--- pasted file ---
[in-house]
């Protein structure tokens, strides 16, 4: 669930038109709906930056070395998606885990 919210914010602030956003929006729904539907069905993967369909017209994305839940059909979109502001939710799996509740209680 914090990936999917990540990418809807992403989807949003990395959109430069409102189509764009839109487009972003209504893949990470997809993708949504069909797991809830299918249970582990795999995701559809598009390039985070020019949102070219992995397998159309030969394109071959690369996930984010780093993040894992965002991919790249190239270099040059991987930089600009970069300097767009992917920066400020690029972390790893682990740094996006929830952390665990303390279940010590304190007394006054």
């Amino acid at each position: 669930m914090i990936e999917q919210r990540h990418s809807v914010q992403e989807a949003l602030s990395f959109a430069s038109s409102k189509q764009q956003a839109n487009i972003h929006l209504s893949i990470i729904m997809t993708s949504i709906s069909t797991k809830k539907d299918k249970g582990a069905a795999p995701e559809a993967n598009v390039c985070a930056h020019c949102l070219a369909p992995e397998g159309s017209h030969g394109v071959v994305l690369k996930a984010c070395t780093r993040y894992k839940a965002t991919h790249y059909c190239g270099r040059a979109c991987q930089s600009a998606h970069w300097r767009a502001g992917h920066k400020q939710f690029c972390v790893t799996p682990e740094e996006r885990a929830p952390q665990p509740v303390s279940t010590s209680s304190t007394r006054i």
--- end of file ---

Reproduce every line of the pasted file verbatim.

[in-house]
């Protein structure tokens, strides 16, 4: 669930038109709906930056070395998606885990 919210914010602030956003929006729904539907069905993967369909017209994305839940059909979109502001939710799996509740209680 914090990936999917990540990418809807992403989807949003990395959109430069409102189509764009839109487009972003209504893949990470997809993708949504069909797991809830299918249970582990795999995701559809598009390039985070020019949102070219992995397998159309030969394109071959690369996930984010780093993040894992965002991919790249190239270099040059991987930089600009970069300097767009992917920066400020690029972390790893682990740094996006929830952390665990303390279940010590304190007394006054």
């Amino acid at each position: 669930m914090i990936e999917q919210r990540h990418s809807v914010q992403e989807a949003l602030s990395f959109a430069s038109s409102k189509q764009q956003a839109n487009i972003h929006l209504s893949i990470i729904m997809t993708s949504i709906s069909t797991k809830k539907d299918k249970g582990a069905a795999p995701e559809a993967n598009v390039c985070a930056h020019c949102l070219a369909p992995e397998g159309s017209h030969g394109v071959v994305l690369k996930a984010c070395t780093r993040y894992k839940a965002t991919h790249y059909c190239g270099r040059a979109c991987q930089s600009a998606h970069w300097r767009a502001g992917h920066k400020q939710f690029c972390v790893t799996p682990e740094e996006r885990a929830p952390q665990p509740v303390s279940t010590s209680s304190t007394r006054i």